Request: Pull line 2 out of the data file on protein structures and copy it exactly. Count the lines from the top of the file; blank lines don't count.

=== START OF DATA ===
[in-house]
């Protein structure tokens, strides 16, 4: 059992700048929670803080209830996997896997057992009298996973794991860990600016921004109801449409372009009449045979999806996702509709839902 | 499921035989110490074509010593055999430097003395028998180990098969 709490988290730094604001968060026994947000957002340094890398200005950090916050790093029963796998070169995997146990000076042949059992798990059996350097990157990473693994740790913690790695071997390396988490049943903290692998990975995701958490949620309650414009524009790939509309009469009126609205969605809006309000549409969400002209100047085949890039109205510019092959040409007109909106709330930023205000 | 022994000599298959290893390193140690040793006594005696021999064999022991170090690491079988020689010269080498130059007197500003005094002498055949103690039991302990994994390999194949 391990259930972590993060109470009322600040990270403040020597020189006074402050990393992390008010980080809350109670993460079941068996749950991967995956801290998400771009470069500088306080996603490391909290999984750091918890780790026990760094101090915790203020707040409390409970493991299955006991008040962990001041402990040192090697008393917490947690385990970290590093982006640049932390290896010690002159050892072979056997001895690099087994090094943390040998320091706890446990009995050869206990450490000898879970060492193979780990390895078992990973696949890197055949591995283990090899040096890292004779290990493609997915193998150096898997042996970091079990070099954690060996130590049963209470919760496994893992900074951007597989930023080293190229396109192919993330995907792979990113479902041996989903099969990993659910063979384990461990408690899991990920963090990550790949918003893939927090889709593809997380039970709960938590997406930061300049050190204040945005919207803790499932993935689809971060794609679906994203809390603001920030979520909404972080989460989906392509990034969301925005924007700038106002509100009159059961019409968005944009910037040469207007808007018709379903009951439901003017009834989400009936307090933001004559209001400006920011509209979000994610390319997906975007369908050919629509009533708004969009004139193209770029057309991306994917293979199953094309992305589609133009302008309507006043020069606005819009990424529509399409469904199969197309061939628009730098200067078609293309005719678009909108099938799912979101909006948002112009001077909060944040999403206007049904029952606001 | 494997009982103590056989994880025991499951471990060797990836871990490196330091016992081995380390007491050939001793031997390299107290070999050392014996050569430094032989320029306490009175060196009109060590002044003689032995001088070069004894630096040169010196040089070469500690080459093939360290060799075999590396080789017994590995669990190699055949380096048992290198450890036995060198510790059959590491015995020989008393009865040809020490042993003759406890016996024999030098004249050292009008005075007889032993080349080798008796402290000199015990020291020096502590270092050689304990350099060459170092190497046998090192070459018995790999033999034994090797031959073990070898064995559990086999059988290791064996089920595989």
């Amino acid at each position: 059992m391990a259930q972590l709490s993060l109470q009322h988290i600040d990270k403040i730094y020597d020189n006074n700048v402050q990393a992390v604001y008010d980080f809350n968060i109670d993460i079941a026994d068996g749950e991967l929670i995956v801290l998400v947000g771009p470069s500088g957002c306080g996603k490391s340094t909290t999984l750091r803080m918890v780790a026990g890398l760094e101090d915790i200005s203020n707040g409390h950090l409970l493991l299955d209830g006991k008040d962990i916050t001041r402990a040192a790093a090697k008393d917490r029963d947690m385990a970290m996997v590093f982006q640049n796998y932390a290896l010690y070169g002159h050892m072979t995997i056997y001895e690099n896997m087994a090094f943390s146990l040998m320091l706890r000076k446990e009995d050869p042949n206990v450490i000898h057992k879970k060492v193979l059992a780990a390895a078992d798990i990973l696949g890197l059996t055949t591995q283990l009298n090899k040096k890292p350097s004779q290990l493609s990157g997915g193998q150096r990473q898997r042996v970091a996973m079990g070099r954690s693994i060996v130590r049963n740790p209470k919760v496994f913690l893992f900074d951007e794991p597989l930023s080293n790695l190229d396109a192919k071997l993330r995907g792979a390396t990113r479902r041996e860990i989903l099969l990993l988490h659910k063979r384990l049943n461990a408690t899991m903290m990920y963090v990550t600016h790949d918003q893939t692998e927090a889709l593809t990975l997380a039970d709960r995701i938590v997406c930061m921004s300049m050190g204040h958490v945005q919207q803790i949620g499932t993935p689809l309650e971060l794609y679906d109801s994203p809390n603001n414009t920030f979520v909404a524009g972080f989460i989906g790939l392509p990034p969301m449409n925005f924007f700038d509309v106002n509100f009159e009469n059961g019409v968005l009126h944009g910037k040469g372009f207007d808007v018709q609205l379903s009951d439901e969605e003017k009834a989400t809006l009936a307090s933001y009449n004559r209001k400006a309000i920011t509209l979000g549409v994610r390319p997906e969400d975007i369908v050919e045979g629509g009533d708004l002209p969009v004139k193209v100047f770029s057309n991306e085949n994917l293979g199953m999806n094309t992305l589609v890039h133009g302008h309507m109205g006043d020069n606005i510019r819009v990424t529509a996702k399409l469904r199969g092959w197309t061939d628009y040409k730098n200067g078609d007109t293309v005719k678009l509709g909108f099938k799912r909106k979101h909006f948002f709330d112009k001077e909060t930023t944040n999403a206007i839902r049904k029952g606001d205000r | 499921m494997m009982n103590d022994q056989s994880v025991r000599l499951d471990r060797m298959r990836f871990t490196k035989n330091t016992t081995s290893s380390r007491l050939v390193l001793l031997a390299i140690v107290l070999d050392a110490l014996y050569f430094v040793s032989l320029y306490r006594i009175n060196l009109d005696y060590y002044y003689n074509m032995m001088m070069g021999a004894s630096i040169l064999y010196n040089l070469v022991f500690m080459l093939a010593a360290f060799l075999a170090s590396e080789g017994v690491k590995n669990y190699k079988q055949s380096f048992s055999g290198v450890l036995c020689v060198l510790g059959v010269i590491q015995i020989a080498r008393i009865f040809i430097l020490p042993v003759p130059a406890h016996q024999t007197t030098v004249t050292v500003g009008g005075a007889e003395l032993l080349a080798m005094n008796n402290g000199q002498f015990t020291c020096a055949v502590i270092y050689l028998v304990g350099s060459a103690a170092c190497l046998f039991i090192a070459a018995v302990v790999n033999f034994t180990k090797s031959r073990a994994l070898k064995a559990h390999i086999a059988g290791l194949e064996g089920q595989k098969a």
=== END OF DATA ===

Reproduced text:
């Protein structure tokens, strides 16, 4: 059992700048929670803080209830996997896997057992009298996973794991860990600016921004109801449409372009009449045979999806996702509709839902 | 499921035989110490074509010593055999430097003395028998180990098969 709490988290730094604001968060026994947000957002340094890398200005950090916050790093029963796998070169995997146990000076042949059992798990059996350097990157990473693994740790913690790695071997390396988490049943903290692998990975995701958490949620309650414009524009790939509309009469009126609205969605809006309000549409969400002209100047085949890039109205510019092959040409007109909106709330930023205000 | 022994000599298959290893390193140690040793006594005696021999064999022991170090690491079988020689010269080498130059007197500003005094002498055949103690039991302990994994390999194949 391990259930972590993060109470009322600040990270403040020597020189006074402050990393992390008010980080809350109670993460079941068996749950991967995956801290998400771009470069500088306080996603490391909290999984750091918890780790026990760094101090915790203020707040409390409970493991299955006991008040962990001041402990040192090697008393917490947690385990970290590093982006640049932390290896010690002159050892072979056997001895690099087994090094943390040998320091706890446990009995050869206990450490000898879970060492193979780990390895078992990973696949890197055949591995283990090899040096890292004779290990493609997915193998150096898997042996970091079990070099954690060996130590049963209470919760496994893992900074951007597989930023080293190229396109192919993330995907792979990113479902041996989903099969990993659910063979384990461990408690899991990920963090990550790949918003893939927090889709593809997380039970709960938590997406930061300049050190204040945005919207803790499932993935689809971060794609679906994203809390603001920030979520909404972080989460989906392509990034969301925005924007700038106002509100009159059961019409968005944009910037040469207007808007018709379903009951439901003017009834989400009936307090933001004559209001400006920011509209979000994610390319997906975007369908050919629509009533708004969009004139193209770029057309991306994917293979199953094309992305589609133009302008309507006043020069606005819009990424529509399409469904199969197309061939628009730098200067078609293309005719678009909108099938799912979101909006948002112009001077909060944040999403206007049904029952606001 | 494997009982103590056989994880025991499951471990060797990836871990490196330091016992081995380390007491050939001793031997390299107290070999050392014996050569430094032989320029306490009175060196009109060590002044003689032995001088070069004894630096040169010196040089070469500690080459093939360290060799075999590396080789017994590995669990190699055949380096048992290198450890036995060198510790059959590491015995020989008393009865040809020490042993003759406890016996024999030098004249050292009008005075007889032993080349080798008796402290000199015990020291020096502590270092050689304990350099060459170092190497046998090192070459018995790999033999034994090797031959073990070898064995559990086999059988290791064996089920595989």